Ok enough of the analogies, how about the real thing... The 04/05 STI center diff in reality has gearing that causes the front to receive 35% of the torque and the rear to receive 65%. This gearing is the native torque split of the diff and cannot be changed with any electronic dial. What you CAN change is the lockup ratio of the diff which will have the effect of transferring torque from the wheel with less traction to the wheel with more traction. The amount of lockup ratio (what DCCD really controls) will affect the amount of total torque transfer. The more lockup ratio you can dial in, the more total torque can be transferred in a slipping condition.

Important to note that if no slippage is occurring, no torque is transferred and the bias remains, as always, at 35/65. What the STI's sales literature should say is that the center diff can go from 35/65 to wildly variable at full lockup. This doesn't look nearly as clean to folks who are reading because most folks won't separate the concept of torque and the wheel slipping. They think that 50/50 torque means the wheels are all moving at the same speed. Let me ask you, if one wheel is on pavement and receiving 50 ft-lbs of torque, and the other wheel is on ice and also receiving 50 ft-lbs of torque, which one is gonna spin first?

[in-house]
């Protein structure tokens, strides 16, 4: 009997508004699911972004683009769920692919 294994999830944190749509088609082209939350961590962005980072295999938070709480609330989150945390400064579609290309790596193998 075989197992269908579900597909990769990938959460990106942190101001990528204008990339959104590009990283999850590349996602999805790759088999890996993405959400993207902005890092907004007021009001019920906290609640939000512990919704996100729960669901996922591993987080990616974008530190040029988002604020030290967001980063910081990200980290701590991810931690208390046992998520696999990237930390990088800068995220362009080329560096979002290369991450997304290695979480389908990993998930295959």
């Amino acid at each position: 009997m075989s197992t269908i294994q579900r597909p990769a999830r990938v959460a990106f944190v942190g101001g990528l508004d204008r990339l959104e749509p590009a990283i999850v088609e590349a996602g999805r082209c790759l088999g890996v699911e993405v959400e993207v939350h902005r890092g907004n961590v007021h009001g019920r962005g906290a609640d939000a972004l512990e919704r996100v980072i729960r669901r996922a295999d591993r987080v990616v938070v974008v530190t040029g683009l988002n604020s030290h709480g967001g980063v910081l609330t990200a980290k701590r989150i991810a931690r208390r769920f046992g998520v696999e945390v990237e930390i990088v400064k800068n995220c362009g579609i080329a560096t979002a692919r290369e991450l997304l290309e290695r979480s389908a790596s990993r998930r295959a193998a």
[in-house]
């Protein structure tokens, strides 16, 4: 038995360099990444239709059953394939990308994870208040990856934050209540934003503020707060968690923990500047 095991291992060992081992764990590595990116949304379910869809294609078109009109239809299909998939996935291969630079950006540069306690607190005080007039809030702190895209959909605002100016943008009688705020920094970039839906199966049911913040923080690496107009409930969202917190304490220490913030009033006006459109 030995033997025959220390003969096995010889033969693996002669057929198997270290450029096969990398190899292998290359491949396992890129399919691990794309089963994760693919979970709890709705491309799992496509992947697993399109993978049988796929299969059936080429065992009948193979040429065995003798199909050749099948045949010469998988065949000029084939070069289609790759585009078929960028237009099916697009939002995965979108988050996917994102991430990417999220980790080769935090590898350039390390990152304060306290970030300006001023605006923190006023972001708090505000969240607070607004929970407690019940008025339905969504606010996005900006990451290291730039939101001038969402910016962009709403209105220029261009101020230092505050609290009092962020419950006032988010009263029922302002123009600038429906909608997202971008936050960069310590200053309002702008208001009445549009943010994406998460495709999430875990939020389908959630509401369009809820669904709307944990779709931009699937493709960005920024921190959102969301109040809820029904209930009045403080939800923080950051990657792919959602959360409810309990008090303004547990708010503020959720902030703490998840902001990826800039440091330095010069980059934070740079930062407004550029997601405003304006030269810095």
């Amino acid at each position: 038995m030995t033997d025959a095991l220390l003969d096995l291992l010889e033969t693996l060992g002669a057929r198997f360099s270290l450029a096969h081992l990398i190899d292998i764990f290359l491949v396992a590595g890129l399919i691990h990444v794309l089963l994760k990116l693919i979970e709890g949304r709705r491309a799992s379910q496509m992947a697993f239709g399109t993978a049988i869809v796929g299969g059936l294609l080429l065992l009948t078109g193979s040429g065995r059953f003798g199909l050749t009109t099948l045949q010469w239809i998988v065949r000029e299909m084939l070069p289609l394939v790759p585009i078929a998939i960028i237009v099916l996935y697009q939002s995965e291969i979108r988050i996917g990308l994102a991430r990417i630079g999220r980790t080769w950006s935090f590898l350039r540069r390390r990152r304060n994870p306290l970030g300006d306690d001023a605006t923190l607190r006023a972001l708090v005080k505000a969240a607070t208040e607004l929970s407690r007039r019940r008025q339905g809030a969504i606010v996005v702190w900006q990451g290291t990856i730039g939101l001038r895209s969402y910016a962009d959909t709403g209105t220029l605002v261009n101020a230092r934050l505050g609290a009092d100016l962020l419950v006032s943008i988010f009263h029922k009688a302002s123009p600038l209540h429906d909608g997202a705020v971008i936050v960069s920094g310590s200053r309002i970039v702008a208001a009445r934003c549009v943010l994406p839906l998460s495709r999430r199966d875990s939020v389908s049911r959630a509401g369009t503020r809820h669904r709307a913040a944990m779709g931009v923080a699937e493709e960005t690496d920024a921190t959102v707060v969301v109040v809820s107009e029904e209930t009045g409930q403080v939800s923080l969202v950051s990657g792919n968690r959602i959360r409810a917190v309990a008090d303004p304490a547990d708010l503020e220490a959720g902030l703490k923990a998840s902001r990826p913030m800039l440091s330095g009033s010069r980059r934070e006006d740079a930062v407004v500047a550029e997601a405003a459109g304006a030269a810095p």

eh... i'm rambling. I'll stop for now.
Quote:
Originally Posted by nhluhr View Post
You have to separate "torque" and "power" from each other in your head. They are NOT the same. You can apply torque without applying power.

Differentials don't really worry about distributing "power". They worry about distributing torque. In the 04/05 Center Diff, they native torque split (which is governed by gearing inside the diff), is 35f/65r. This never changes. The DCCD has no ability whatsoever to directly control the torque split. What the DCCD does do directly is control the lockup of the pilot clutch. Again, this does NOT change the torque ratio directly, despite what the subaru marketing literature tells you. When you read the service manual and technicians reference bulletins, there is no mention of "50/50". That is pure marketing hype. The truth of it, nay, the truth of ANY limited slip differential is that the torque split becomes wildly variable, subject to ANY ratio between 0/100 and 100/0.